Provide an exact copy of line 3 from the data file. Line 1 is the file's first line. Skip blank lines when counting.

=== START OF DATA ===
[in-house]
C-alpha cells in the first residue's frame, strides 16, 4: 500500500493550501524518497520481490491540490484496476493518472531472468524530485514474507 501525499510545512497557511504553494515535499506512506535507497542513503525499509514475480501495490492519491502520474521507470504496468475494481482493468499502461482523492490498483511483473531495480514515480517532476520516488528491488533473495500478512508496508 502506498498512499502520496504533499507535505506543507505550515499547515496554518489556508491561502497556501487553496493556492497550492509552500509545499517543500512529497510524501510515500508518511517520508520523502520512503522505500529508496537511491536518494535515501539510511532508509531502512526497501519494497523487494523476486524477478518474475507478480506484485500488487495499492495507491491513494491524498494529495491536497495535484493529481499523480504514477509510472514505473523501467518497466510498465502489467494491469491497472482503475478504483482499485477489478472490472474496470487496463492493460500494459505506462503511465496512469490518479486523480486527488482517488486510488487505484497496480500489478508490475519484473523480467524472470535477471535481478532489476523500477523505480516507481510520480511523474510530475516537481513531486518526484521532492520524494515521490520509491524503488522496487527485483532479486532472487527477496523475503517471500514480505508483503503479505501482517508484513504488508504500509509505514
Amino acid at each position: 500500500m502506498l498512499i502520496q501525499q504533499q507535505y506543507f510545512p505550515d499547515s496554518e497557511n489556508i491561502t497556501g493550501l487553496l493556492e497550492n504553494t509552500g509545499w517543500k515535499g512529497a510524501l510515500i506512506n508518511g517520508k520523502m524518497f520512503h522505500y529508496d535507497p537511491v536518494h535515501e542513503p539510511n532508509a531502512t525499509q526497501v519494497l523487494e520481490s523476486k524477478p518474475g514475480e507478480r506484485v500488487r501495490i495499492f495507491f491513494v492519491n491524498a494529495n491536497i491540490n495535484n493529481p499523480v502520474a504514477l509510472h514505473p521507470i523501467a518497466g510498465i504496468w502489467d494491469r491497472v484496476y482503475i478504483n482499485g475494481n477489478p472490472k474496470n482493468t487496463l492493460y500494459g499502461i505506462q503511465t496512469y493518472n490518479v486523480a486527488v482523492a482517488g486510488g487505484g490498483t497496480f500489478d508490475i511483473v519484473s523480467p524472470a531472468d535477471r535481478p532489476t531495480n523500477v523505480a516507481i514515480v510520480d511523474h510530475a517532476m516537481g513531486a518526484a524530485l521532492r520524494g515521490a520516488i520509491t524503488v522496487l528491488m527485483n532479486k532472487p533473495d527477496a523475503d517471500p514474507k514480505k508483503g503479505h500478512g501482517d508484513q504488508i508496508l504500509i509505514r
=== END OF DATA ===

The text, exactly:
Amino acid at each position: 500500500m502506498l498512499i502520496q501525499q504533499q507535505y506543507f510545512p505550515d499547515s496554518e497557511n489556508i491561502t497556501g493550501l487553496l493556492e497550492n504553494t509552500g509545499w517543500k515535499g512529497a510524501l510515500i506512506n508518511g517520508k520523502m524518497f520512503h522505500y529508496d535507497p537511491v536518494h535515501e542513503p539510511n532508509a531502512t525499509q526497501v519494497l523487494e520481490s523476486k524477478p518474475g514475480e507478480r506484485v500488487r501495490i495499492f495507491f491513494v492519491n491524498a494529495n491536497i491540490n495535484n493529481p499523480v502520474a504514477l509510472h514505473p521507470i523501467a518497466g510498465i504496468w502489467d494491469r491497472v484496476y482503475i478504483n482499485g475494481n477489478p472490472k474496470n482493468t487496463l492493460y500494459g499502461i505506462q503511465t496512469y493518472n490518479v486523480a486527488v482523492a482517488g486510488g487505484g490498483t497496480f500489478d508490475i511483473v519484473s523480467p524472470a531472468d535477471r535481478p532489476t531495480n523500477v523505480a516507481i514515480v510520480d511523474h510530475a517532476m516537481g513531486a518526484a524530485l521532492r520524494g515521490a520516488i520509491t524503488v522496487l528491488m527485483n532479486k532472487p533473495d527477496a523475503d517471500p514474507k514480505k508483503g503479505h500478512g501482517d508484513q504488508i508496508l504500509i509505514r